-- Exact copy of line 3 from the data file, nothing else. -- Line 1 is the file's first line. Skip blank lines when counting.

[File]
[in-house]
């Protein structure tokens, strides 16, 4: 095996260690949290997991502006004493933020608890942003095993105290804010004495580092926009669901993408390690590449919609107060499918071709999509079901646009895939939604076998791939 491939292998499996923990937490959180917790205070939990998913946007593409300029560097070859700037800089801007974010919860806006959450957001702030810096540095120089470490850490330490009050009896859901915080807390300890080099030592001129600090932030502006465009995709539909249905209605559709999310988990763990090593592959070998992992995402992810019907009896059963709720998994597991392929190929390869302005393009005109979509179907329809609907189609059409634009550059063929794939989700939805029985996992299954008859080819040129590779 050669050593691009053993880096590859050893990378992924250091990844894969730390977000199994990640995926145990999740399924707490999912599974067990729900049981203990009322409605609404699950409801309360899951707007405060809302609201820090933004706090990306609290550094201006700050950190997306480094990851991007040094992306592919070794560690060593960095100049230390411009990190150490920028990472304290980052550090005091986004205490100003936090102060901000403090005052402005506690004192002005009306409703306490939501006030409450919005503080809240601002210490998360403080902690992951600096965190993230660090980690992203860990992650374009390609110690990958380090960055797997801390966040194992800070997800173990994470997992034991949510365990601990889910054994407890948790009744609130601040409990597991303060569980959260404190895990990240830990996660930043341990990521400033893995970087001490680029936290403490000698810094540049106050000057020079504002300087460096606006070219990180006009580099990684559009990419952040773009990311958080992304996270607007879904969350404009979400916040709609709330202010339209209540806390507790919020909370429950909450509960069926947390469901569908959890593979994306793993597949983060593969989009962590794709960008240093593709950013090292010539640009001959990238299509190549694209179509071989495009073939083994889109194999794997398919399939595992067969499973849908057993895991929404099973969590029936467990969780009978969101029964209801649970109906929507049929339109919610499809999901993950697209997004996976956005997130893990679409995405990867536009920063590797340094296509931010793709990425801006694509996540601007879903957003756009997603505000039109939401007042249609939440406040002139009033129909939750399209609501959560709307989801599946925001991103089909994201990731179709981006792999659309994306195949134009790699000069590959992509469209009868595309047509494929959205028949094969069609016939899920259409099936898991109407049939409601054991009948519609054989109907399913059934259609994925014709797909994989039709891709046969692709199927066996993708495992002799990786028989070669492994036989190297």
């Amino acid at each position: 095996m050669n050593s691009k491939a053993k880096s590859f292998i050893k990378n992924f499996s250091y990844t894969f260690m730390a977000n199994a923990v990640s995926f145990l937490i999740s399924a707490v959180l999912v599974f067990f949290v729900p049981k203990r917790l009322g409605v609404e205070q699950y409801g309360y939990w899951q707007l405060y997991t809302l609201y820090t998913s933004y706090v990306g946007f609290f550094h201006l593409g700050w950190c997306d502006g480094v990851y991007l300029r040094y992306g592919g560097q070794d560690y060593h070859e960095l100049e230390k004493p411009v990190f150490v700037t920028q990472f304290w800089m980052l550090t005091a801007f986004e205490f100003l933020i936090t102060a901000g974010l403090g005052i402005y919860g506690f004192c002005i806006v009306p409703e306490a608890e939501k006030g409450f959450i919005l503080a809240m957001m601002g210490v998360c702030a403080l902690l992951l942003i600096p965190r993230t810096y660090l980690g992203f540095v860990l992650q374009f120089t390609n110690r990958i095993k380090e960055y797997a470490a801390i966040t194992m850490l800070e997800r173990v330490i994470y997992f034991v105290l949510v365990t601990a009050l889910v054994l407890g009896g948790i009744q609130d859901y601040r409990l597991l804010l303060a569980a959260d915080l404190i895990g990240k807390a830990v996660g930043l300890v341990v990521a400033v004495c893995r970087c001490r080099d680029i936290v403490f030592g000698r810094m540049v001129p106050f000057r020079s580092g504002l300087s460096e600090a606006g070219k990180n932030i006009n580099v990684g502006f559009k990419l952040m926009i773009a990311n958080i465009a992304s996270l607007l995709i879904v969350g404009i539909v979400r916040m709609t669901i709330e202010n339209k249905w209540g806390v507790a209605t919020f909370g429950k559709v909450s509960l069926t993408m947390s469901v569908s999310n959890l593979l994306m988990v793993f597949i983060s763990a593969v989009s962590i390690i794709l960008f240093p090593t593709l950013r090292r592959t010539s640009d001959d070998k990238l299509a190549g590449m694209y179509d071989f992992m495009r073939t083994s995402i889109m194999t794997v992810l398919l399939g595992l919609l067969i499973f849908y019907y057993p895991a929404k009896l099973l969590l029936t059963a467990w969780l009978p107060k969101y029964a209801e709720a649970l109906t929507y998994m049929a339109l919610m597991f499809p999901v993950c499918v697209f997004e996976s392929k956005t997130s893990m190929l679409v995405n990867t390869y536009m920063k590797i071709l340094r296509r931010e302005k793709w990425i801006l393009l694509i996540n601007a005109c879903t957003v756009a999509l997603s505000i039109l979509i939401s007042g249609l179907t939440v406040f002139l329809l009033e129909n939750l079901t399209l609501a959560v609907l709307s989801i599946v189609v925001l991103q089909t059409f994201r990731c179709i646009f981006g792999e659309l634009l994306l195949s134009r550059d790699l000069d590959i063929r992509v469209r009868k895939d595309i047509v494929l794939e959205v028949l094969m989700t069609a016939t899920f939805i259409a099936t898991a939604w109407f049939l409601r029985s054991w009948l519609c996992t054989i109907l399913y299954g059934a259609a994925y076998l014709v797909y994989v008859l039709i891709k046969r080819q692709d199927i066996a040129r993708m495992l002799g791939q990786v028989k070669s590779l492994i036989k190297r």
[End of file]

């Amino acid at each position: 095996m050669n050593s691009k491939a053993k880096s590859f292998i050893k990378n992924f499996s250091y990844t894969f260690m730390a977000n199994a923990v990640s995926f145990l937490i999740s399924a707490v959180l999912v599974f067990f949290v729900p049981k203990r917790l009322g409605v609404e205070q699950y409801g309360y939990w899951q707007l405060y997991t809302l609201y820090t998913s933004y706090v990306g946007f609290f550094h201006l593409g700050w950190c997306d502006g480094v990851y991007l300029r040094y992306g592919g560097q070794d560690y060593h070859e960095l100049e230390k004493p411009v990190f150490v700037t920028q990472f304290w800089m980052l550090t005091a801007f986004e205490f100003l933020i936090t102060a901000g974010l403090g005052i402005y919860g506690f004192c002005i806006v009306p409703e306490a608890e939501k006030g409450f959450i919005l503080a809240m957001m601002g210490v998360c702030a403080l902690l992951l942003i600096p965190r993230t810096y660090l980690g992203f540095v860990l992650q374009f120089t390609n110690r990958i095993k380090e960055y797997a470490a801390i966040t194992m850490l800070e997800r173990v330490i994470y997992f034991v105290l949510v365990t601990a009050l889910v054994l407890g009896g948790i009744q609130d859901y601040r409990l597991l804010l303060a569980a959260d915080l404190i895990g990240k807390a830990v996660g930043l300890v341990v990521a400033v004495c893995r970087c001490r080099d680029i936290v403490f030592g000698r810094m540049v001129p106050f000057r020079s580092g504002l300087s460096e600090a606006g070219k990180n932030i006009n580099v990684g502006f559009k990419l952040m926009i773009a990311n958080i465009a992304s996270l607007l995709i879904v969350g404009i539909v979400r916040m709609t669901i709330e202010n339209k249905w209540g806390v507790a209605t919020f909370g429950k559709v909450s509960l069926t993408m947390s469901v569908s999310n959890l593979l994306m988990v793993f597949i983060s763990a593969v989009s962590i390690i794709l960008f240093p090593t593709l950013r090292r592959t010539s640009d001959d070998k990238l299509a190549g590449m694209y179509d071989f992992m495009r073939t083994s995402i889109m194999t794997v992810l398919l399939g595992l919609l067969i499973f849908y019907y057993p895991a929404k009896l099973l969590l029936t059963a467990w969780l009978p107060k969101y029964a209801e709720a649970l109906t929507y998994m049929a339109l919610m597991f499809p999901v993950c499918v697209f997004e996976s392929k956005t997130s893990m190929l679409v995405n990867t390869y536009m920063k590797i071709l340094r296509r931010e302005k793709w990425i801006l393009l694509i996540n601007a005109c879903t957003v756009a999509l997603s505000i039109l979509i939401s007042g249609l179907t939440v406040f002139l329809l009033e129909n939750l079901t399209l609501a959560v609907l709307s989801i599946v189609v925001l991103q089909t059409f994201r990731c179709i646009f981006g792999e659309l634009l994306l195949s134009r550059d790699l000069d590959i063929r992509v469209r009868k895939d595309i047509v494929l794939e959205v028949l094969m989700t069609a016939t899920f939805i259409a099936t898991a939604w109407f049939l409601r029985s054991w009948l519609c996992t054989i109907l399913y299954g059934a259609a994925y076998l014709v797909y994989v008859l039709i891709k046969r080819q692709d199927i066996a040129r993708m495992l002799g791939q990786v028989k070669s590779l492994i036989k190297r």